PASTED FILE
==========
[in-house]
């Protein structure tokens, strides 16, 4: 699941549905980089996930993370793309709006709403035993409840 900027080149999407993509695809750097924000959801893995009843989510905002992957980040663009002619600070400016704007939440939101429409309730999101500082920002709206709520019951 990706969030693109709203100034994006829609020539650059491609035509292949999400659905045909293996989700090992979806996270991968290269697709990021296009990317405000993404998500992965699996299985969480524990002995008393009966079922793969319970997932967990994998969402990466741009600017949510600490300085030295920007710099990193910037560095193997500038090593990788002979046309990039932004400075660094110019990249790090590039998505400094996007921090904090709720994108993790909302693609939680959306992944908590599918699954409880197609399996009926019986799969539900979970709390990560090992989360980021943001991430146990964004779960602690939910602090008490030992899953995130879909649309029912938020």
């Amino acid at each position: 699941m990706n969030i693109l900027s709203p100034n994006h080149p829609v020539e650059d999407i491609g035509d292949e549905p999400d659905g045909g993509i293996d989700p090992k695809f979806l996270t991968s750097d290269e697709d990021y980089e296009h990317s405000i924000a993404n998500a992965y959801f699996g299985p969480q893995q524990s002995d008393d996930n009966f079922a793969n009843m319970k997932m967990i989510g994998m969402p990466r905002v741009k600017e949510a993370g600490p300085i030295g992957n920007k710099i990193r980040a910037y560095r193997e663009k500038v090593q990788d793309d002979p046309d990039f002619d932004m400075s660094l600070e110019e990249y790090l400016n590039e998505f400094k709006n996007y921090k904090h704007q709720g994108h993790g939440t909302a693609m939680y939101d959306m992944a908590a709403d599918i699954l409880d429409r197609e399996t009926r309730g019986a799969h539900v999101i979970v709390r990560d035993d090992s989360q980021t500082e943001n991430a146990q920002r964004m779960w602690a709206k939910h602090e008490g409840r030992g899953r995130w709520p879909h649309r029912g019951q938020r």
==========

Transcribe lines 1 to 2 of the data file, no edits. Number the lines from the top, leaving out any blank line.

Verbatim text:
[in-house]
């Protein structure tokens, strides 16, 4: 699941549905980089996930993370793309709006709403035993409840 900027080149999407993509695809750097924000959801893995009843989510905002992957980040663009002619600070400016704007939440939101429409309730999101500082920002709206709520019951 990706969030693109709203100034994006829609020539650059491609035509292949999400659905045909293996989700090992979806996270991968290269697709990021296009990317405000993404998500992965699996299985969480524990002995008393009966079922793969319970997932967990994998969402990466741009600017949510600490300085030295920007710099990193910037560095193997500038090593990788002979046309990039932004400075660094110019990249790090590039998505400094996007921090904090709720994108993790909302693609939680959306992944908590599918699954409880197609399996009926019986799969539900979970709390990560090992989360980021943001991430146990964004779960602690939910602090008490030992899953995130879909649309029912938020």